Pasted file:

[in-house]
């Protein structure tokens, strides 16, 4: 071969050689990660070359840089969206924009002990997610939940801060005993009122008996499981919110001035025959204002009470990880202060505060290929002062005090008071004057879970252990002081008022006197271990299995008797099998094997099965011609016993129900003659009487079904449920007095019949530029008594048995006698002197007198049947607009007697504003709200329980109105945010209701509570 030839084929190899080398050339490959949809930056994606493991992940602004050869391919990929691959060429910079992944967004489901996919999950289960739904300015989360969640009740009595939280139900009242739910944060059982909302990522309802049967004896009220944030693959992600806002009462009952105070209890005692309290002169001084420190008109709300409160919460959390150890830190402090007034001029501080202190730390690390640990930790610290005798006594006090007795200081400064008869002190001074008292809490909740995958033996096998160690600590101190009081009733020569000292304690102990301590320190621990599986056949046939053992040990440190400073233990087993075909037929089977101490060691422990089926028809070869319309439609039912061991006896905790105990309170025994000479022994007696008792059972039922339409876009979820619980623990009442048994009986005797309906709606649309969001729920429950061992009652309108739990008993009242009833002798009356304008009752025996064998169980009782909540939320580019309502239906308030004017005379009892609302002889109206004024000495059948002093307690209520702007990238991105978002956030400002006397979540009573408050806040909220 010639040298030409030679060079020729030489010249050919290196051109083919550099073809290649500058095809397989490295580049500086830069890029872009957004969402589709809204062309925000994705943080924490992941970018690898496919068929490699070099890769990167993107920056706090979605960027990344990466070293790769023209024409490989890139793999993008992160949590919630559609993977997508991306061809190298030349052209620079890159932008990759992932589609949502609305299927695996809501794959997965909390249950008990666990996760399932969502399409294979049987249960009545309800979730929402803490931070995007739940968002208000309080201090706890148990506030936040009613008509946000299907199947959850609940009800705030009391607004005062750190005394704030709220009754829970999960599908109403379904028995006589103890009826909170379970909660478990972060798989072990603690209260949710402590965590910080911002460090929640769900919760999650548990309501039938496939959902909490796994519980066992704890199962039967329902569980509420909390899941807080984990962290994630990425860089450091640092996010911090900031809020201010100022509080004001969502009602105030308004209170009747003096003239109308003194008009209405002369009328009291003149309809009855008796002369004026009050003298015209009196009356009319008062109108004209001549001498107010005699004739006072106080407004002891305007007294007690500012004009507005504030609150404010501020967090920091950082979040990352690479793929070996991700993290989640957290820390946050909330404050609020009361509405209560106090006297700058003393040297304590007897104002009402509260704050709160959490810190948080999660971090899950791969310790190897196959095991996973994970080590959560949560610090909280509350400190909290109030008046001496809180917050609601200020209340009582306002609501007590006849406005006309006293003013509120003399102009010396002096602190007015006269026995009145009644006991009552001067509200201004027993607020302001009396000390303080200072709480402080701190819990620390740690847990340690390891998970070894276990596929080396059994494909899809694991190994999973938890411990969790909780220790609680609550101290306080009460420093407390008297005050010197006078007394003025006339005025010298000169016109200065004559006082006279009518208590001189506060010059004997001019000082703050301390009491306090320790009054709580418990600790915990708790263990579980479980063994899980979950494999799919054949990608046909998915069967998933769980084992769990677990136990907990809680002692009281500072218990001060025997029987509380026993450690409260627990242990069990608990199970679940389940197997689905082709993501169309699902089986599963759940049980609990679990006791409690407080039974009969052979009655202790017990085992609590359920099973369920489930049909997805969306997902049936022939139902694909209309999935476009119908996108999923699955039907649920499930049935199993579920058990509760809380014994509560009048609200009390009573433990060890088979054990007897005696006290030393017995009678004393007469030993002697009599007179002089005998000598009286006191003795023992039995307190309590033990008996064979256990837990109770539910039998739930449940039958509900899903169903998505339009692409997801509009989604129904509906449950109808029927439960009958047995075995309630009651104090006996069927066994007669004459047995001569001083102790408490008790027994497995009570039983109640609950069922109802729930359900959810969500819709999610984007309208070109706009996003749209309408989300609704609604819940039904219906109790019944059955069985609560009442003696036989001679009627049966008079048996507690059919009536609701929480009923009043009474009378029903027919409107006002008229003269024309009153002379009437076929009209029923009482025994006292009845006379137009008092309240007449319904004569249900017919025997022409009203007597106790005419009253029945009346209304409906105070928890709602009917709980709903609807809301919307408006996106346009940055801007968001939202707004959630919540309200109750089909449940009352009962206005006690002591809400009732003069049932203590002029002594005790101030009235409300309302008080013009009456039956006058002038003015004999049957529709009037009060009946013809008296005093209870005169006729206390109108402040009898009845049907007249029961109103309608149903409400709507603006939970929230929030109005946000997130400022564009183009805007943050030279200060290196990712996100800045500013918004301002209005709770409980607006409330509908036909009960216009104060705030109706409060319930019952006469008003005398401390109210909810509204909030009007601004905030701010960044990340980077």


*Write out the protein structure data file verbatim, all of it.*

[in-house]
């Protein structure tokens, strides 16, 4: 071969050689990660070359840089969206924009002990997610939940801060005993009122008996499981919110001035025959204002009470990880202060505060290929002062005090008071004057879970252990002081008022006197271990299995008797099998094997099965011609016993129900003659009487079904449920007095019949530029008594048995006698002197007198049947607009007697504003709200329980109105945010209701509570 030839084929190899080398050339490959949809930056994606493991992940602004050869391919990929691959060429910079992944967004489901996919999950289960739904300015989360969640009740009595939280139900009242739910944060059982909302990522309802049967004896009220944030693959992600806002009462009952105070209890005692309290002169001084420190008109709300409160919460959390150890830190402090007034001029501080202190730390690390640990930790610290005798006594006090007795200081400064008869002190001074008292809490909740995958033996096998160690600590101190009081009733020569000292304690102990301590320190621990599986056949046939053992040990440190400073233990087993075909037929089977101490060691422990089926028809070869319309439609039912061991006896905790105990309170025994000479022994007696008792059972039922339409876009979820619980623990009442048994009986005797309906709606649309969001729920429950061992009652309108739990008993009242009833002798009356304008009752025996064998169980009782909540939320580019309502239906308030004017005379009892609302002889109206004024000495059948002093307690209520702007990238991105978002956030400002006397979540009573408050806040909220 010639040298030409030679060079020729030489010249050919290196051109083919550099073809290649500058095809397989490295580049500086830069890029872009957004969402589709809204062309925000994705943080924490992941970018690898496919068929490699070099890769990167993107920056706090979605960027990344990466070293790769023209024409490989890139793999993008992160949590919630559609993977997508991306061809190298030349052209620079890159932008990759992932589609949502609305299927695996809501794959997965909390249950008990666990996760399932969502399409294979049987249960009545309800979730929402803490931070995007739940968002208000309080201090706890148990506030936040009613008509946000299907199947959850609940009800705030009391607004005062750190005394704030709220009754829970999960599908109403379904028995006589103890009826909170379970909660478990972060798989072990603690209260949710402590965590910080911002460090929640769900919760999650548990309501039938496939959902909490796994519980066992704890199962039967329902569980509420909390899941807080984990962290994630990425860089450091640092996010911090900031809020201010100022509080004001969502009602105030308004209170009747003096003239109308003194008009209405002369009328009291003149309809009855008796002369004026009050003298015209009196009356009319008062109108004209001549001498107010005699004739006072106080407004002891305007007294007690500012004009507005504030609150404010501020967090920091950082979040990352690479793929070996991700993290989640957290820390946050909330404050609020009361509405209560106090006297700058003393040297304590007897104002009402509260704050709160959490810190948080999660971090899950791969310790190897196959095991996973994970080590959560949560610090909280509350400190909290109030008046001496809180917050609601200020209340009582306002609501007590006849406005006309006293003013509120003399102009010396002096602190007015006269026995009145009644006991009552001067509200201004027993607020302001009396000390303080200072709480402080701190819990620390740690847990340690390891998970070894276990596929080396059994494909899809694991190994999973938890411990969790909780220790609680609550101290306080009460420093407390008297005050010197006078007394003025006339005025010298000169016109200065004559006082006279009518208590001189506060010059004997001019000082703050301390009491306090320790009054709580418990600790915990708790263990579980479980063994899980979950494999799919054949990608046909998915069967998933769980084992769990677990136990907990809680002692009281500072218990001060025997029987509380026993450690409260627990242990069990608990199970679940389940197997689905082709993501169309699902089986599963759940049980609990679990006791409690407080039974009969052979009655202790017990085992609590359920099973369920489930049909997805969306997902049936022939139902694909209309999935476009119908996108999923699955039907649920499930049935199993579920058990509760809380014994509560009048609200009390009573433990060890088979054990007897005696006290030393017995009678004393007469030993002697009599007179002089005998000598009286006191003795023992039995307190309590033990008996064979256990837990109770539910039998739930449940039958509900899903169903998505339009692409997801509009989604129904509906449950109808029927439960009958047995075995309630009651104090006996069927066994007669004459047995001569001083102790408490008790027994497995009570039983109640609950069922109802729930359900959810969500819709999610984007309208070109706009996003749209309408989300609704609604819940039904219906109790019944059955069985609560009442003696036989001679009627049966008079048996507690059919009536609701929480009923009043009474009378029903027919409107006002008229003269024309009153002379009437076929009209029923009482025994006292009845006379137009008092309240007449319904004569249900017919025997022409009203007597106790005419009253029945009346209304409906105070928890709602009917709980709903609807809301919307408006996106346009940055801007968001939202707004959630919540309200109750089909449940009352009962206005006690002591809400009732003069049932203590002029002594005790101030009235409300309302008080013009009456039956006058002038003015004999049957529709009037009060009946013809008296005093209870005169006729206390109108402040009898009845049907007249029961109103309608149903409400709507603006939970929230929030109005946000997130400022564009183009805007943050030279200060290196990712996100800045500013918004301002209005709770409980607006409330509908036909009960216009104060705030109706409060319930019952006469008003005398401390109210909810509204909030009007601004905030701010960044990340980077």